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A better way to search for a string within a file?

A better way to search for a string within a file?

I am trying to find a particular string of text in a file somewhere on my hard drive. The best I have come up with so far is:

Asked by: Guest | Views: 48
Total answers/comments: 3
Guest [Entry]

"find / -type f -exec grep ""string"" {} +

This will perform a case insensitive search which will be slower, but more flexible:

find / -type f -exec grep -i ""string"" {} +

you may get a lot of results so you can pipe it to less, then use f and b to navigate forward and backward page by page through the output:

find / -type f -exec grep -i ""string"" {} + | less

If you know you are looking for *.txt files, you can refine it even more:

find / -type f -name ""*.txt"" -exec grep -i ""string"" {} + | less"
Guest [Entry]

"Why use 'cat' at all in this case? I always find it odd how people use 'cat' for no reason at all. Just do:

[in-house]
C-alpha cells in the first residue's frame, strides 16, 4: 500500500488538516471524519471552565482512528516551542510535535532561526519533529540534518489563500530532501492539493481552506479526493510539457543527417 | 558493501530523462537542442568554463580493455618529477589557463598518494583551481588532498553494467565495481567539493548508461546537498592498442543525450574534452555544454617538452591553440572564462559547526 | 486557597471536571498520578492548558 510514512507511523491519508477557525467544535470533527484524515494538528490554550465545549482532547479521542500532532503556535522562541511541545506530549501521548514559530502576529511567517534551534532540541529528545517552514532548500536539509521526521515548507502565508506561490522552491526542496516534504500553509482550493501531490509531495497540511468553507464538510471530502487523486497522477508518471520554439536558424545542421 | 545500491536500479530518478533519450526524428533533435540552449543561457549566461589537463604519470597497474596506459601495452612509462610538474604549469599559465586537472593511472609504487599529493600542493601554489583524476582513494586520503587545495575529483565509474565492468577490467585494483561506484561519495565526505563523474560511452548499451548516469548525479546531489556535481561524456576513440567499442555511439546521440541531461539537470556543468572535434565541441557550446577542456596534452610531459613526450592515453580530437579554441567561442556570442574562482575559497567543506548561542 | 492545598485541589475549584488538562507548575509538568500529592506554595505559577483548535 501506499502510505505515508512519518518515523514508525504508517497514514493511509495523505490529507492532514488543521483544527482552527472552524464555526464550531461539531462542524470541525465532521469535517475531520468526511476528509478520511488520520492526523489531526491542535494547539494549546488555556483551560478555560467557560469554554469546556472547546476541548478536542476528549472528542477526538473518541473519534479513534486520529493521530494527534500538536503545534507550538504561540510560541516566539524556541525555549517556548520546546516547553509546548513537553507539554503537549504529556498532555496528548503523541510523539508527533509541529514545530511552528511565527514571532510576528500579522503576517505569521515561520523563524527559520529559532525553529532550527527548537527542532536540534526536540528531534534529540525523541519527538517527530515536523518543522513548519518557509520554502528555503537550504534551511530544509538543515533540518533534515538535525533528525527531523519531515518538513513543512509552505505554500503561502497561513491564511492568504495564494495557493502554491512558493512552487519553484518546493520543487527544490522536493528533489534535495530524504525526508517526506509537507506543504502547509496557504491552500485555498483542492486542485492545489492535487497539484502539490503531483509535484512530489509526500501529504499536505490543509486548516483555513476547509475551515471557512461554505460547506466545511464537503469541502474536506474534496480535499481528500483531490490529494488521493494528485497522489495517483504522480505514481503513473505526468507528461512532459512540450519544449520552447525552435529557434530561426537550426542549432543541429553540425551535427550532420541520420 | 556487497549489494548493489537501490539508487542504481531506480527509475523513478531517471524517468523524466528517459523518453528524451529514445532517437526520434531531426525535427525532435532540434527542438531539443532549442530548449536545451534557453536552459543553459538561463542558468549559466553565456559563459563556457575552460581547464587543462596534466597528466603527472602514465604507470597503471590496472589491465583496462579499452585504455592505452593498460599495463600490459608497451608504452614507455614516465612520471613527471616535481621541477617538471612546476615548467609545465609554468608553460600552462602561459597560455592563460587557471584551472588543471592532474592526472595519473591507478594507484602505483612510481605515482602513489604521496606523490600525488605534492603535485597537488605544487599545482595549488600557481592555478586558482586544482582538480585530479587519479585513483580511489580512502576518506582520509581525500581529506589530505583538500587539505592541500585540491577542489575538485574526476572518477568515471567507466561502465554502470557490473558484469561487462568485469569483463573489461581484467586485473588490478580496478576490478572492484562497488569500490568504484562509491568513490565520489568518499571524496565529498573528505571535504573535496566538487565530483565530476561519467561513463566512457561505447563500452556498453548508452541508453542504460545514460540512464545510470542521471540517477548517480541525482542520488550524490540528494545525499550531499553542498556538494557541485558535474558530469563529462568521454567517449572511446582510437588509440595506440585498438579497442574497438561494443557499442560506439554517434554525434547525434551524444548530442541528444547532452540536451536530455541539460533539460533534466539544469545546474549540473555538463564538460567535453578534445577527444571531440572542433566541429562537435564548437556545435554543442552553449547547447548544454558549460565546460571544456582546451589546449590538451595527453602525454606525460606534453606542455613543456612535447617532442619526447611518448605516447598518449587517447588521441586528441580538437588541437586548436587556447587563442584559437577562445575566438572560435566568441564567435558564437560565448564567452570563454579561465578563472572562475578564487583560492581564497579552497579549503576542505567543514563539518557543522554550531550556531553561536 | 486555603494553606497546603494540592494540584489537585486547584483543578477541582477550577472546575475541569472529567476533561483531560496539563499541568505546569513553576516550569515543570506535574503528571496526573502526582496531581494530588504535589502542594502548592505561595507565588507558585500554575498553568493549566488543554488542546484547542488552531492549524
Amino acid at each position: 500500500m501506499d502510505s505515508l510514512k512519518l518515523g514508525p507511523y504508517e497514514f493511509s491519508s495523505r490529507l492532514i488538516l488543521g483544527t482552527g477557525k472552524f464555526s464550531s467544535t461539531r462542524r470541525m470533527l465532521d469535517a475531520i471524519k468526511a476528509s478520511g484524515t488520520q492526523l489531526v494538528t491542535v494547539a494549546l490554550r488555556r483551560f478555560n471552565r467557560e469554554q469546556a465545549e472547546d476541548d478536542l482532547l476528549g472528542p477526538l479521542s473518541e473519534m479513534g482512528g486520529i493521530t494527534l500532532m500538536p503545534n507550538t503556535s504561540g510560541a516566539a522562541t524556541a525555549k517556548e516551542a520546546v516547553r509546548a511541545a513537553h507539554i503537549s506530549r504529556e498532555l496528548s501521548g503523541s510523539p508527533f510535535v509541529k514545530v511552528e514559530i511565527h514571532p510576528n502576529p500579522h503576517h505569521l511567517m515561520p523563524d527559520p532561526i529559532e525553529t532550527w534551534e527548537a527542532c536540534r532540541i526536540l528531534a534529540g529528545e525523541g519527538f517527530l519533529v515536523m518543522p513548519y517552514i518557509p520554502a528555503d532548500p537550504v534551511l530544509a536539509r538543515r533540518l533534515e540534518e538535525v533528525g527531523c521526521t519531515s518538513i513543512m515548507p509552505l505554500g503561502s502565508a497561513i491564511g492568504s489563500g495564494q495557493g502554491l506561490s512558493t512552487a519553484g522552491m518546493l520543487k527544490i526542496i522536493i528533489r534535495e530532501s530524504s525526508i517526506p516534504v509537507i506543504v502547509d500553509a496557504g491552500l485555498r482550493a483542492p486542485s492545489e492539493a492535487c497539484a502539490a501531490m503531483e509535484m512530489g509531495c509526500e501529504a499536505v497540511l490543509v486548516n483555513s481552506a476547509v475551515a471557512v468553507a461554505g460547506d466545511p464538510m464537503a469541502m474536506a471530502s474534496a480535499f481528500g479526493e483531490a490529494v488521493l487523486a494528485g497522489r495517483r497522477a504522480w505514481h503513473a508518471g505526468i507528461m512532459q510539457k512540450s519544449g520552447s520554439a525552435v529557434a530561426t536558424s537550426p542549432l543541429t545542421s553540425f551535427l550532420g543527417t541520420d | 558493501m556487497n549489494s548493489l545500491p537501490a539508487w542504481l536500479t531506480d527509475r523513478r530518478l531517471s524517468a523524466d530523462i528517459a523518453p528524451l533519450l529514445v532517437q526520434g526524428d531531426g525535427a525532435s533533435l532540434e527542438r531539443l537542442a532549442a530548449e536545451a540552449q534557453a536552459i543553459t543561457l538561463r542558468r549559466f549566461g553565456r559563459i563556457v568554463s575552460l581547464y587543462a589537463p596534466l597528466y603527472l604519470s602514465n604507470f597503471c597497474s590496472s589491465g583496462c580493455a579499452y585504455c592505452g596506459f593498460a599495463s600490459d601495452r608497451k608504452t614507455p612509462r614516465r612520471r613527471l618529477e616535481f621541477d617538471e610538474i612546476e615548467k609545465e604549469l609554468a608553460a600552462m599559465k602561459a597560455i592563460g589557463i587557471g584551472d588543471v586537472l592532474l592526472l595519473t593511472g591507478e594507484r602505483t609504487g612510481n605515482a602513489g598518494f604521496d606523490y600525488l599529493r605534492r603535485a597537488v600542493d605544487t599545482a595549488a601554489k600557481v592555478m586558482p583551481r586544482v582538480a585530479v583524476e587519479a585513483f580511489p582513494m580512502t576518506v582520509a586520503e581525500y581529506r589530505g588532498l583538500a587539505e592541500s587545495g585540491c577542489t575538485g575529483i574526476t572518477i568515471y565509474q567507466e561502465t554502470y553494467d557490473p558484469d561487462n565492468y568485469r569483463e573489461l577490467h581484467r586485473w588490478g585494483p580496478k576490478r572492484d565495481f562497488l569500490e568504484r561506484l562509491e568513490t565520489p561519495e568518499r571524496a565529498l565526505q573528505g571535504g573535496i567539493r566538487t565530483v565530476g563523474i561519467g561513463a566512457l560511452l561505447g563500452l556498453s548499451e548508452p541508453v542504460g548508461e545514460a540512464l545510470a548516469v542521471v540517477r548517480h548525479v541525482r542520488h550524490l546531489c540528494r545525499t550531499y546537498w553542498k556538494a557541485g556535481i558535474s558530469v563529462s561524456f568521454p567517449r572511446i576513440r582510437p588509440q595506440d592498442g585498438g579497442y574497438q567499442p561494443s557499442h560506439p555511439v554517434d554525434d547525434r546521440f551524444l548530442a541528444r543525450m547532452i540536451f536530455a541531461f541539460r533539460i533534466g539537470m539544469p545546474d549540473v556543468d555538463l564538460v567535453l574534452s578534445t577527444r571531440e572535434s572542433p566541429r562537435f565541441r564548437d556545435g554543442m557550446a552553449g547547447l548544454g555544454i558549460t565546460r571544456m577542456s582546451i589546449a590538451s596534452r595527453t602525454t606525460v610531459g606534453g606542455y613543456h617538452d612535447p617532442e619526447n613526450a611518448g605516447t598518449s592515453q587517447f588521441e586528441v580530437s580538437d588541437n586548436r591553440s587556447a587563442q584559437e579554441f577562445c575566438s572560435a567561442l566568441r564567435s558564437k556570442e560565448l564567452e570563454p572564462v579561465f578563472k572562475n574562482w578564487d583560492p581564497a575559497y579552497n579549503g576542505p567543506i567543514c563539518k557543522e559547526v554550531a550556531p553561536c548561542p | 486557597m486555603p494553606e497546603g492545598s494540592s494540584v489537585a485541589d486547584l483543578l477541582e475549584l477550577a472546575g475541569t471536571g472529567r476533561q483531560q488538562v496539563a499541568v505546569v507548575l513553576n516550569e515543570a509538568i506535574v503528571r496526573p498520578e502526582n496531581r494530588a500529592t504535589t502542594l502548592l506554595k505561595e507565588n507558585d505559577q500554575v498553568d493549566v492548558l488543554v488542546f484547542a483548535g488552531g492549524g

find -type f / | xargs grep ""string to find""

Of course searching every single file on your entire disk will be quite slow. You're probably better off using some kind of indexing program if you find yourself needing to search like this often. For example Beagle is a quite extensive search engine, it's been around for a while. Other options are KDE's Strigi or Google's Desktop Search

At the very least, you should use 'locate' instead of 'find', it only indexes file names and not their contents, but that will still speed things up. In addition you should filter based on file type before using grep. Eg using grep on a 100MB avi file or something is just a waste of time."
Guest [Entry]

"Yep, grep with the -r flag will search recursively. Try a command like:

grep -ri 'hello' .

Which will search the current directory, and every file and directory inside it, for the phrase 'hello'. The -i flag makes it case-independent, so it'll also find ""Hello"", ""HELLO"", etc."